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The auroral photometer (AP) is a two-channel broad-band instrument that is used to determine the energy deposited in the upper atmosphere by energetic auroral electrons. It is similar to airglow photometers developed by LASP and flown on OGO-5 and -6 in the late 1960's. The channels consist of two Hamamatsu phototube detectors, a UV filter for each channel, and a field of view limiter for each channel. Both channels have circular fields of view, 11 degree full-cone. The detectors are identical phototubes with magnesium fluoride (MgF2) windows and cesium iodide (CsI) photocathodes. Channel A has a calcium fluoride (CaF2) filter placed in front of the detector and channel B has a barium fluoride (BaF2) filter. The combination of the CsI photocathode and the CaF2 filter produces a bandpass from 125 to 180 nm for channel A, allowing a combined measurement of the LBH bands, the OI doublet at 135.6 nm, and the OI triplet at 130.4 nm. Channel B has a 135 to 180 nm bandpass, providing a measurement of the LBH bands and the OI doublet at 135.6 nm with the exclusion of the OI triplet at 130.4 nm. The sensitivity of channel A at 130.4 nm is 23 counts/second/Rayleigh and the sensitivity of channel B at 135.6 nm is 26 counts/second/Rayleigh. The AP and UVS photomultiplier electronics are identical, resulting in significant economies in fabrication and operation.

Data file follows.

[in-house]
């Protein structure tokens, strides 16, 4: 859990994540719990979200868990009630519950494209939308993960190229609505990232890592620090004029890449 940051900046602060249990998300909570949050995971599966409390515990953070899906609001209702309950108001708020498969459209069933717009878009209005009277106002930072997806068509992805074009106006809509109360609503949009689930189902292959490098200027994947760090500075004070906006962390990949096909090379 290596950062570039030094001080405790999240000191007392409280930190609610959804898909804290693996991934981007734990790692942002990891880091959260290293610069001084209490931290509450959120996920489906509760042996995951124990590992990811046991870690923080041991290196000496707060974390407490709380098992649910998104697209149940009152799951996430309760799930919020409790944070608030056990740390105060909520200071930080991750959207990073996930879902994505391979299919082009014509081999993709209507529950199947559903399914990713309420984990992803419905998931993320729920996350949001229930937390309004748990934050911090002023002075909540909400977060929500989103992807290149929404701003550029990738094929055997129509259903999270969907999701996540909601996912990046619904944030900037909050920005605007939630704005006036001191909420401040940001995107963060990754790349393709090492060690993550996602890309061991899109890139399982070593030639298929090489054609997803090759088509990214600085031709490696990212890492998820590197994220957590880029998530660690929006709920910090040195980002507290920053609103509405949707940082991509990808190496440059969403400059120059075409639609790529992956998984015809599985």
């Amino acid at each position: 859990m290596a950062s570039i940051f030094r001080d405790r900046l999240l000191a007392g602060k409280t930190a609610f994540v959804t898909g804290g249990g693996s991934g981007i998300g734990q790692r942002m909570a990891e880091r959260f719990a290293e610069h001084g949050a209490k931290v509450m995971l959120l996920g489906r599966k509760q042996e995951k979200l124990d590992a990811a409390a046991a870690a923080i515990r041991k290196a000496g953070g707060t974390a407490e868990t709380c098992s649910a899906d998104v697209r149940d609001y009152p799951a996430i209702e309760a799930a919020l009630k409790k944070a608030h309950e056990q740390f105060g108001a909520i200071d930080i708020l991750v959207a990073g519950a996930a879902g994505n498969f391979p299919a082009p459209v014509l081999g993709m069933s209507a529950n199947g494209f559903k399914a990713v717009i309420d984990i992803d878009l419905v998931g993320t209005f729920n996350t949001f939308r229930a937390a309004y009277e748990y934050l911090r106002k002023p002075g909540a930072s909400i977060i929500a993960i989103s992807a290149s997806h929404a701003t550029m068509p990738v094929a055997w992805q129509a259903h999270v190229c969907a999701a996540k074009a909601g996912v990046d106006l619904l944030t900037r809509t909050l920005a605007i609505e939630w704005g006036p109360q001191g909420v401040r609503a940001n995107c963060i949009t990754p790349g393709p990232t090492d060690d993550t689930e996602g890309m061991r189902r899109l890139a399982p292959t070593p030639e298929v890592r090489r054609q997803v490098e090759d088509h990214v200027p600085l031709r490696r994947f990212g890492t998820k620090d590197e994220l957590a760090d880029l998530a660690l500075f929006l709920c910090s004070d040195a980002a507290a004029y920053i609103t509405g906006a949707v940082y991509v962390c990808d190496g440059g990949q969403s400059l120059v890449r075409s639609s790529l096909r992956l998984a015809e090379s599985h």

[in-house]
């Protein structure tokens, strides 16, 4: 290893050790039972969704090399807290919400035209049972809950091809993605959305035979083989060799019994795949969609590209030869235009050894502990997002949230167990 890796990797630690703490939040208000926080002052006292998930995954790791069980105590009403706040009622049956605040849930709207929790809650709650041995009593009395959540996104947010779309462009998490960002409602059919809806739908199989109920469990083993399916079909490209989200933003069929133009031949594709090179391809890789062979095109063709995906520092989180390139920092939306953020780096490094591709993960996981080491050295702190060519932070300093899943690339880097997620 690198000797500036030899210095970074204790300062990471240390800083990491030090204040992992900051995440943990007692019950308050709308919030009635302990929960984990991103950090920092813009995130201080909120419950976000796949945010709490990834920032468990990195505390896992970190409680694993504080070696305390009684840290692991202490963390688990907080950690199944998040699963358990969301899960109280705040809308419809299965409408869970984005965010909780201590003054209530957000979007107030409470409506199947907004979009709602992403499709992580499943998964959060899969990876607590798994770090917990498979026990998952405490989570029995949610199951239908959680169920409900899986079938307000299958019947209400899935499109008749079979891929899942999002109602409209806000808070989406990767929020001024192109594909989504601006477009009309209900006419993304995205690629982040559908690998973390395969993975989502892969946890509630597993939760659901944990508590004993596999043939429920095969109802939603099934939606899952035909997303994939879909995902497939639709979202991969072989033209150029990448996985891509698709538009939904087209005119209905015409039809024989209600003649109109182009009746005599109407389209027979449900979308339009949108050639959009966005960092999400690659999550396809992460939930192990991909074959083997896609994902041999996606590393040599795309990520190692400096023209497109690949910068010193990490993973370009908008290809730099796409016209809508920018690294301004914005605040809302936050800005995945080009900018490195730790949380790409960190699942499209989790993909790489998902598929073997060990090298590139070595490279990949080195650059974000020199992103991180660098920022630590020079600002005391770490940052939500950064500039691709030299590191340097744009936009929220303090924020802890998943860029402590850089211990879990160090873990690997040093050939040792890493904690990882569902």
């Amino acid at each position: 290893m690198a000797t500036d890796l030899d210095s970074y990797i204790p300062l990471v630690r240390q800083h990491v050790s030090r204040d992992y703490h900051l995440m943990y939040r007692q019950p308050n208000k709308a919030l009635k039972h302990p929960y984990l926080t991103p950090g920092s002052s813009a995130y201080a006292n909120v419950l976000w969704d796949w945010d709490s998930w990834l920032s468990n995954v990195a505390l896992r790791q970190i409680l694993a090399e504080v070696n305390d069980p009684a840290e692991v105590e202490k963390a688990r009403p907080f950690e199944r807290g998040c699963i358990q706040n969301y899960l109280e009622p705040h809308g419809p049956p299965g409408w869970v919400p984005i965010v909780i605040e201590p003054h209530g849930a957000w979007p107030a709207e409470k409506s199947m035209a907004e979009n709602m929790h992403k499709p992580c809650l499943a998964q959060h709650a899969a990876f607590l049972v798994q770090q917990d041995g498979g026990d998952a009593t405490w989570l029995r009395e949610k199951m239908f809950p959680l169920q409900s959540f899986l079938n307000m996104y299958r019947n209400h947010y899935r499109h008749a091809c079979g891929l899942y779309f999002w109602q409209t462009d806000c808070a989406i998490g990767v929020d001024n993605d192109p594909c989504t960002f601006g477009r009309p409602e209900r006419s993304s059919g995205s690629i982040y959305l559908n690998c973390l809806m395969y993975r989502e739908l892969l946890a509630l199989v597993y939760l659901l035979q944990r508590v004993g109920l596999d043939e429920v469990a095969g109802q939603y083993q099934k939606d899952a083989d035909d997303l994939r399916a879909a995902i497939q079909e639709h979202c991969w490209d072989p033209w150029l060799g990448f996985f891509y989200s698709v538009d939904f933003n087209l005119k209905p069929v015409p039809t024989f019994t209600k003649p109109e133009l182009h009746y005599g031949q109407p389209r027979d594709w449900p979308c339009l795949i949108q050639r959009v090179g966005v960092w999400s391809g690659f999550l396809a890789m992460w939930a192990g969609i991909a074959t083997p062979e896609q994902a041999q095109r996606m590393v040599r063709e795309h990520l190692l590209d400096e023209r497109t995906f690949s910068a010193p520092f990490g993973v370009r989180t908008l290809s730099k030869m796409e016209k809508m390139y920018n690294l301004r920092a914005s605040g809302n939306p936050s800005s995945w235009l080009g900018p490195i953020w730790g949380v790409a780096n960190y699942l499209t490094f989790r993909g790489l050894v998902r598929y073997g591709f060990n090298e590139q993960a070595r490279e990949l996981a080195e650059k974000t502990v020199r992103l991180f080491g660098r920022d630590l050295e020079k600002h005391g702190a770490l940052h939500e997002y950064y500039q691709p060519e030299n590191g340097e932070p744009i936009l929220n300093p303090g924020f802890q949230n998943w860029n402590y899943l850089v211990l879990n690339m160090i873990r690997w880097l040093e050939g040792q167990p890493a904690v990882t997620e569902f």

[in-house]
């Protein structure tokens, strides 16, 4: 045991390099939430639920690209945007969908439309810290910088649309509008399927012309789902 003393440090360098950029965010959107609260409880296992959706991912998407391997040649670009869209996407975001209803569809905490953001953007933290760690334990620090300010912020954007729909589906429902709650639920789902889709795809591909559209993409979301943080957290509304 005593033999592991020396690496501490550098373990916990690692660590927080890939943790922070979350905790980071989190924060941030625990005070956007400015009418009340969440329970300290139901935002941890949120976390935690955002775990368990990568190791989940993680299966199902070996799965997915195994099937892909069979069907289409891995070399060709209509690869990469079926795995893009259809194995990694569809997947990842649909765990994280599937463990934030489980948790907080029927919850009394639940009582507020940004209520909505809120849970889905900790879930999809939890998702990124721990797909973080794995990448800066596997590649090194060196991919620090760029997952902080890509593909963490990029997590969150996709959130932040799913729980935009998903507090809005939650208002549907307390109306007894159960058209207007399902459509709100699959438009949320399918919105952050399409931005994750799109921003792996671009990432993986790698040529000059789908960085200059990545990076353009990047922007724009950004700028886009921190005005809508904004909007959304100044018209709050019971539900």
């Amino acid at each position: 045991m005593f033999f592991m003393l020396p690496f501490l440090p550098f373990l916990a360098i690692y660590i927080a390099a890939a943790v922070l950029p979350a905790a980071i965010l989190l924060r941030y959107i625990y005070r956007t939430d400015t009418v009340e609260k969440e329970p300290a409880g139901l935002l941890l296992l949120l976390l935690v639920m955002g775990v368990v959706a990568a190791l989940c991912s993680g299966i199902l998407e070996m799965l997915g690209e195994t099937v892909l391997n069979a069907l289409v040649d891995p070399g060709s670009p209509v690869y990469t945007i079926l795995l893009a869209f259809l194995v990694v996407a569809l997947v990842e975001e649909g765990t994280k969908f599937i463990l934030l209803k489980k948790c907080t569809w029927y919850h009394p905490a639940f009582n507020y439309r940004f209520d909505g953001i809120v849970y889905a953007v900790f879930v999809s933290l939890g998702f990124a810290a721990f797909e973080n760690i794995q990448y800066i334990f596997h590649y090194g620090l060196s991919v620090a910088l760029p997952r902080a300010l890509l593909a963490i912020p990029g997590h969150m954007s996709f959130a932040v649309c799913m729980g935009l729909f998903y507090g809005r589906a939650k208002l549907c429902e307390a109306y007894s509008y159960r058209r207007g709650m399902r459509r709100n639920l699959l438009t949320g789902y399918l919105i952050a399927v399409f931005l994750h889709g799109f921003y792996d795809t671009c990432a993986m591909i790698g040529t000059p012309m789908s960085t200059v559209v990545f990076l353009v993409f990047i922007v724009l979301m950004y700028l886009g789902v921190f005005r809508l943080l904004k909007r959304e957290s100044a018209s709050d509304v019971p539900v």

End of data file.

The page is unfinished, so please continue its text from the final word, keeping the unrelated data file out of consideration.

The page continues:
As with the UVS, the AP is mounted with its optical axis perpendicular to the S/C spin axis. The AP produces continuous data but at a much lower rate than the UVS. Only the downward- looking 60° of each spin will be stored. The integration time for each channel is set to 63 milliseconds which provides 32 samples per channel per spin. Data from the AP are stored in its buffer, which is emptied once per spin by the S/C microprocessor.

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